Frenzied Forest felled

When the first word which comes to mind to describe the events of a game is “feisty”, it is a reflection of an afternoon of excellent entertainment, not all of which was wholesome but which was thoroughly engaging.

This only really applies when your side wins, but a pulsating encounter brimming with tension, perceived injustice and simmering violence excites the emotions in a way that our many  bloodless Premier League experiences could not.

Forest, a good side still reeling from last weekend’s humiliation by Wednesday, clearly believed that redemption was not only possible facing lowly opposition but inevitable. This rather ignored the quite remarkable impact on a severely damaged club of a management team who have resonated deeply with supporters who instinctively know a perfect fit when they see one.

Brushing aside a long and pervasive injury list, which seems, thankfully, to be easing, the Cowleys’ values of hard work, organisation and preparation permeate and bring long lost hope back to a battered and bruised, yet ever supportive, fan base.

Instinctively understanding the brutal demands of a division which offers precious few opportunities to breathe in a relentless schedule, is stuffed with clubs with entitlement bursting from every seam and those who invariably throw huge amounts of cash at their forlorn ambition, they will sweep the ludicrously out of character and wasteful spending from a club which succumbed to the tawdry excesses of the top flight not only to no avail but to near disaster.

A relatively benign first half hour saw the visitors dominate proceedings and the hosts struggle to gain a foothold. Forest had several threatening incursions, usually involving the returning Joe Lolley, perhaps the epitome of Town’s foolishness when the quality of his successors is considered. Ultimately, the ex-Kidderminster man suffered a frustrating afternoon but his fundamentally honest and potentially damaging performance served as a useful cautionary tale for the higher ups at Huddersfield Town. There were reasons he was popular despite the infuriating interruptions to his career in West Yorkshire.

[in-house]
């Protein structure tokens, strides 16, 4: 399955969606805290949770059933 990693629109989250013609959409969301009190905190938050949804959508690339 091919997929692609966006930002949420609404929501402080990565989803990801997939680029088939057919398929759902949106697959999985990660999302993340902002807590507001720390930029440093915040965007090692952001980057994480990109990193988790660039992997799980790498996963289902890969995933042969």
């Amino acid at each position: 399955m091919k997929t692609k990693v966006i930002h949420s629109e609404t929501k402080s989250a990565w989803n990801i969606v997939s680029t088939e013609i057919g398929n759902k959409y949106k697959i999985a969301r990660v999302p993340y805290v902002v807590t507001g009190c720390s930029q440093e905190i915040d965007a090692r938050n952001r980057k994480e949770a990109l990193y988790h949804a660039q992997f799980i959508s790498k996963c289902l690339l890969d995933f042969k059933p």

Despite Forest’s bright opening half hour, which was actually preceded by a far post chance for Mounié latching on to an excellent Bacuna free kick, Grabara remained untroubled through it; not that the lack of accuracy from their dangerous raiding was any comfort to the home support as their team struggled to get in to the game, despite some decent forays down the left by Bacuna.

When Town finally began to threaten the opening goal arrived remarkably quickly and undoubtedly against the run of play. A brief period of pressure brought a corner which was swung in high and towards the far post out of reach of Samba (who had previously picked out a cross, entertainingly, with one hand) to the towering leap of Mounié. The ensuing melee involving Chalobah fell perfectly for Schindler whose unerring strike found the top corner.